Forensics firm warns of 'the inside job'

Do you know what everyone at your company is doing right now? According to computer security experts the biggest threat to a company comes not from hackers trying to break into its network from the outside, but from those clever enough to gain access from within.

Do you know what everyone at your company is doing right now? According to computer security experts the biggest threat to a company comes not from hackers trying to break into its network from the outside, but from those clever enough to gain access from within.

This may come as quite a shock to companies that have spent millions on shoring up their computer security, but evidently the old fashioned methods are still the best for computer spies.

"The simplest thing to do is to get a job there," says David Litchfield, senior security analyst at Arca Systems Inc, a British computer forensics firm called in by businesses to gather evidence of computer crime from hacking and data theft, to embezzlement and espionage. "That's what professional hackers will do if they've been asked to get information about one company for another. It's easy for companies to be so worried about attacks from outside that they neglect their internal network security."

This sort of computer crime may also have serious repercussions for anyone who gets in the way. Often the best way for a professional hacker to cover their tracks is to implicate someone else in their crime. According to Litchfield, this is not an uncommon occurrence. He says: "If someone's good that's what they'll do. They'll make it look as if someone else, the managing director, for example, carried out the attack."

This is, of course, a form of espionage in itself. Litchfield gives the example of a company director whose email address was "spoofed" and was deliberately implicated in fraud. Although he could probably have proved his innocence, that potential security scandal forced him to resign. This is a sobering thought for anyone who thought the only thing at stake was the data on their hard drive.

Companies have a better chance of surviving this sort of attack if they have effective security measures in the first place. This is not just a question of preventing attack, but it can help greatly when it comes to tracing and seeking to prosecute someone for one. Litchfield explains: "You can't prove anything in court unless you have forensics. Whether you can gather forensics will depend on whether a company has a good security policy."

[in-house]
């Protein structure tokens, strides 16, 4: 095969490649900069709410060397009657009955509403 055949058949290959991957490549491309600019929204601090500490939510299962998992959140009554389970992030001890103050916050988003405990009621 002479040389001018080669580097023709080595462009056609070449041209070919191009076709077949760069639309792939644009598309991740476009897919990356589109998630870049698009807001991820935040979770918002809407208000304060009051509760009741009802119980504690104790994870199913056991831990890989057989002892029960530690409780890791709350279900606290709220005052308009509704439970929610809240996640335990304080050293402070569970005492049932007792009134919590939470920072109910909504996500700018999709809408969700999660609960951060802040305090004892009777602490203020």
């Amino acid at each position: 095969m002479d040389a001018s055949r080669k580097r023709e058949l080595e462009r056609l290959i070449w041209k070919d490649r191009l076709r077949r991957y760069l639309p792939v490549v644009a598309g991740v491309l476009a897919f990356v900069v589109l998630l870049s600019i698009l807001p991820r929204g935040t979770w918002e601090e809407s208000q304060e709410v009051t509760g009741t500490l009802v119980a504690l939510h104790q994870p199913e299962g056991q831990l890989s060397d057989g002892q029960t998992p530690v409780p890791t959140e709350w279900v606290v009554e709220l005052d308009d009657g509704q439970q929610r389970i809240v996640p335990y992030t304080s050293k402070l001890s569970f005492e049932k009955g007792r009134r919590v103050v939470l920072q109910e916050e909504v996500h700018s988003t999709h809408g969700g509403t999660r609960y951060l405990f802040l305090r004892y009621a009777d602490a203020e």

Litchfield also claims that although computer espionage is rife and growing fast among British businesses, the police and the public are largely in the dark. One reason this sort of computer crime gains very little publicity is that it is far more organised and professional than the usual denial of service or website defacement stunt. Another is that the companies are loath to reveal they have had their security breached.

"It's much more common than people know," he says. "Even though Industrial espionage will cause far more damage -- in terms of cost -- to a company than hobby hackers ever will."

DC Paul Cox, investigator at the Metropolitan Computer Crime Prevention Unit, admits that this is a serious problem, but says the police are powerless to change things on there own. He argues that the main problem is that companies will never willingly reveal that they have been hacked.

"We hear about these things, but we don't see hardly anything. The main concern is that if it is on the public record, it will effect people's confidence and a company's share value. Another problem is that ISPs won't give details to the private companies called in to investigate. To make things better we have to all work together."

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